Recently, I found myself taking a look at a child's parochial grade-school notebook that had come across my path. To my surprise and amusement, this particular notebook included notes and lesson plans from a class on comparative world religions.
My first thought was how fantastic to know that a grade-school was offering such a course, and to see that at least some children in the region were being introduced to the ideas behind not only Christendom, but of Islam, Judaism, Buddhism, and Sikhism. Paganism, unsurprisingly, was not included in these studies, although there were numerous references to "humanism," which really can't be all that bad.
But as I read through the child's chicken-scrawl and the assorted teacher's remarks more closely, I came upon a test essay question that raised my eyebrows. "As distressing as it is," read the question, "religion is in sharp decline. What outcome might we expect from this?"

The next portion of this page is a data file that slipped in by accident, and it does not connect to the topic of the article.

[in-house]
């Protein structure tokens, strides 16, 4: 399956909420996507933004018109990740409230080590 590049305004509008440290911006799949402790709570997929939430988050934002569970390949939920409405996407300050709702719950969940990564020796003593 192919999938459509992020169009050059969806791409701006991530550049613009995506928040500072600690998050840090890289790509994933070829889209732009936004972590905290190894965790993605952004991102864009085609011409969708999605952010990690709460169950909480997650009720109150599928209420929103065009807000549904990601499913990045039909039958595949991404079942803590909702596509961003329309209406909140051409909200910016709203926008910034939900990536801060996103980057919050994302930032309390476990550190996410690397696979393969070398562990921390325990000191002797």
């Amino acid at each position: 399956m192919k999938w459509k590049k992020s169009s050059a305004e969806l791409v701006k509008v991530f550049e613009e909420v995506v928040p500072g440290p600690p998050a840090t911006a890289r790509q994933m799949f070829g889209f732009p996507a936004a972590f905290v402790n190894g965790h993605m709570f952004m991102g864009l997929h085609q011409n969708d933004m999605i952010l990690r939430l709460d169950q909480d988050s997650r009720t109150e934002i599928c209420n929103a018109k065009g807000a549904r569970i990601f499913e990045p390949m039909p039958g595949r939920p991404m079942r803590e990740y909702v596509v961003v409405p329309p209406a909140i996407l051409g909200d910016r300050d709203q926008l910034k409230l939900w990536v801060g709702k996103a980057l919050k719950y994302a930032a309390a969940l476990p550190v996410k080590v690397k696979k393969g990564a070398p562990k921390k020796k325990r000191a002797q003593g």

What struck me was the completely subjective value judgment behind the query. Granted, the purpose of this particular class was to introduce youths to various theories and maxims of various world religions, that in itself being a huge leap in educational pluralism since when I was a kid... but the question's structure seemed to reify the concept that religion is a vitally necessary component to human society.
What if we disagree? What if 'the decline of (organized) religion' was not necessarily perceived as something "distressing"?